Watch Your Language: In Cybersecurity, What You Say and How You Say it Matters a Lot

People have studied the impact and importance of language for centuries–and for good reason. Nothing in life is accomplished without clear communication between people, organizations, or countries. And much of the value of good language is personified by one’s ability to use it to ask important questions–especially when it comes to cybersecurity.

My favorite quote about language comes from anthropologist Jane Goodall:

“What makes us human is an ability to ask questions–a consequence of our sophisticated spoken language.”

Dr. Goodall may have never conceived of the application of her philosophy in a world of dramatically expanding cyber risk, but the need for clear, concise, and actionable language has never been greater for business executives, cybersecurity professionals, and board members. In fact, without an enhanced emphasis on all forms of language–verbal, non-verbal, and implicit–cybersecurity efforts will fail to accomplish critical goals because the involved parties will be misaligned, confused, and frustrated.

Three articulate points of view on the importance of language in driving cybersecurity solutions come from Navigating the Digital Age, Second Edition. The authors–all experienced and respected cybersecurity leaders–have focused on language as a catalyst for enhanced cybersecurity practices and outcomes because they all recognize that our industry no longer can survive the growing chasm between technical risk and business outcomes.

To be certain, much of the responsibility for developing a commonly understood and consistently applied language on cybersecurity risk falls on the shoulders of the Chief Information Security Officer. “It is not the responsibility of the CEO or the board to come to you and tell you want they want to know,” said James Shira, who leads cybersecurity efforts at a leading professional services organization. “It’s on you.”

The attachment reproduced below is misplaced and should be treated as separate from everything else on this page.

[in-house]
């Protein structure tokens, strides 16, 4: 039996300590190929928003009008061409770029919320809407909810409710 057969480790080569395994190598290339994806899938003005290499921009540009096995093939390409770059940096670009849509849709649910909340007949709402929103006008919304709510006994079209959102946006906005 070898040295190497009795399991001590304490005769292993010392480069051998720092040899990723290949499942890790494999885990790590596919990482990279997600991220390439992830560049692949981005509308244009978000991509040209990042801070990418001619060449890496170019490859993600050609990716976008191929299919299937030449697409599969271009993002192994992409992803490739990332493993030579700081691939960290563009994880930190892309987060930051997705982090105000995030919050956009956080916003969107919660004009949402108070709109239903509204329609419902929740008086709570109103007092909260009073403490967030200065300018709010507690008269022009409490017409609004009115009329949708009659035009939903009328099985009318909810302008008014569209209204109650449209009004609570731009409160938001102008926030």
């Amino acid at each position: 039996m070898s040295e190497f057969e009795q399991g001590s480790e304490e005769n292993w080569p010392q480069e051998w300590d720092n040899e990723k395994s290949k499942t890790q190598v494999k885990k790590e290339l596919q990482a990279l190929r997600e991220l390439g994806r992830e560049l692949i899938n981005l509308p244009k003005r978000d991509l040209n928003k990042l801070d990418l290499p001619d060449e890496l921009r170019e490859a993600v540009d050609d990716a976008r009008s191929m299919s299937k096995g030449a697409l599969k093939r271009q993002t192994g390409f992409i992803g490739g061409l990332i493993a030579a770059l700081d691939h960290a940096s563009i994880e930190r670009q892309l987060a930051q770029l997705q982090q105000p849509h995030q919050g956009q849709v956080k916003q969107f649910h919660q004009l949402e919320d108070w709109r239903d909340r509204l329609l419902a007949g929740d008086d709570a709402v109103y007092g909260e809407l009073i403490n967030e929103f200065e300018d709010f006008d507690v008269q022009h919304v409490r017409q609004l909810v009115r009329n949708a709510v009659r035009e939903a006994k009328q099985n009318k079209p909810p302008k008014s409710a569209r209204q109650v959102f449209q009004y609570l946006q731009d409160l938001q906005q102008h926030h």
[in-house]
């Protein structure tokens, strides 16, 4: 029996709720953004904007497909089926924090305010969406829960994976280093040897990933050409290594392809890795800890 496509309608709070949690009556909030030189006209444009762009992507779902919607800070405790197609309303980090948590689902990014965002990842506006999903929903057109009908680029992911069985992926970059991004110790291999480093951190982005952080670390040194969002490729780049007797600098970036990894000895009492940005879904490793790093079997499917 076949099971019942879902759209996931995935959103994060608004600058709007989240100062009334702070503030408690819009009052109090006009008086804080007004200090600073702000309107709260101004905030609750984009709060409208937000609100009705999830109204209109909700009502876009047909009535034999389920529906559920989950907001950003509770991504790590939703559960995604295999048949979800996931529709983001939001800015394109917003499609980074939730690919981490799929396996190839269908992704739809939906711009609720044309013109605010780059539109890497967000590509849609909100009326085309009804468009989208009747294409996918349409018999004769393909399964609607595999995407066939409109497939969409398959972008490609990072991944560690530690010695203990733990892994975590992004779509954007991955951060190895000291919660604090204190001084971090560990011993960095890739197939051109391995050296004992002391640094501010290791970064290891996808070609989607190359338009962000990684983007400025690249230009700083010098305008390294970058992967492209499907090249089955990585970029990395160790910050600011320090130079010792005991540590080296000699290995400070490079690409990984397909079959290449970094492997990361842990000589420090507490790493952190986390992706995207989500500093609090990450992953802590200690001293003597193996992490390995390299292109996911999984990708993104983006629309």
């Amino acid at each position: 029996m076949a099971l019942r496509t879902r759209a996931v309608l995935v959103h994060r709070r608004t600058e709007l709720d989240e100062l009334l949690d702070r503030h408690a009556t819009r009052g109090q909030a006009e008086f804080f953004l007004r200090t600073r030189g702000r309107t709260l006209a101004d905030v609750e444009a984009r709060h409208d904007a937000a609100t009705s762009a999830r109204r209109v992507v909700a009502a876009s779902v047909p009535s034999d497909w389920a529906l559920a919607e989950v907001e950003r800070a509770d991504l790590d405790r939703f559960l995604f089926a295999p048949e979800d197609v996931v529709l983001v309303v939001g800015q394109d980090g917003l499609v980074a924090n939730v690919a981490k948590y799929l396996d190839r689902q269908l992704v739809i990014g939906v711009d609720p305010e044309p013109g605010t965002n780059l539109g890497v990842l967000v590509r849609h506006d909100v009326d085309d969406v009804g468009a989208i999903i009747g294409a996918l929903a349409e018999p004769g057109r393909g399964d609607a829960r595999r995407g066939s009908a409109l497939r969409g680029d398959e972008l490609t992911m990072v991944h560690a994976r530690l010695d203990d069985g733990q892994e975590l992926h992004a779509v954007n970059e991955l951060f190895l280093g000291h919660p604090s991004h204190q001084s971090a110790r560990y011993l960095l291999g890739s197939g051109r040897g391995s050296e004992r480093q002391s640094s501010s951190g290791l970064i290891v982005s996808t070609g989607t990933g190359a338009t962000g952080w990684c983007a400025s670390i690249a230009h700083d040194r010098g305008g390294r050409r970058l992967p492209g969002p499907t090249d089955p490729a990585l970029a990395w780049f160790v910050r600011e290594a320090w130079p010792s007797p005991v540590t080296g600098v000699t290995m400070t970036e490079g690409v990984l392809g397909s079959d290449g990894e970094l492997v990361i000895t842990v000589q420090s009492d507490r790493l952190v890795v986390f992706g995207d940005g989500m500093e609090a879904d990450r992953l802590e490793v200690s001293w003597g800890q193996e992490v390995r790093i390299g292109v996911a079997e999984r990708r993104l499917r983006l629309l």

Of course, the onus for creating and using a common vocabulary does not rest solely with the technical leadership: Business executives and board members must help bridge the gap by ensuring the CISO understands the desired business goals and by articulating needs and risks in business language, such as revenue, profits, customer satisfaction, and enhanced competitive position.

In many cases, this partnership between the business and technical leaders must take the form of empathy and trust, built on a foundation of common language. “The hallmarks of a great relationship are trust and confidence,” said Brad Arkin, Vice-President and Chief Security Officer at Adobe. “Without an open, honest, and two-way communication between the technical and business leaders, empathy will be impossible to achieve. And without a relationship built on empathy, progress toward optimal cybersecurity readiness will be fleeting, at best.”

Few, if any, business leaders would dispute the notion that cybersecurity is a business problem. As such, it’s logical to assume that everyone agrees that a CISO who addresses an executive  committee or board member with technical jargon, buzzwords, and acronyms isn’t providing valuable input on a critical topic. Who cares where a DDoS attack started or what endpoint it exploited to get beyond the firewall? There are far more important questions to address:

  • How long has our online sales engine been down?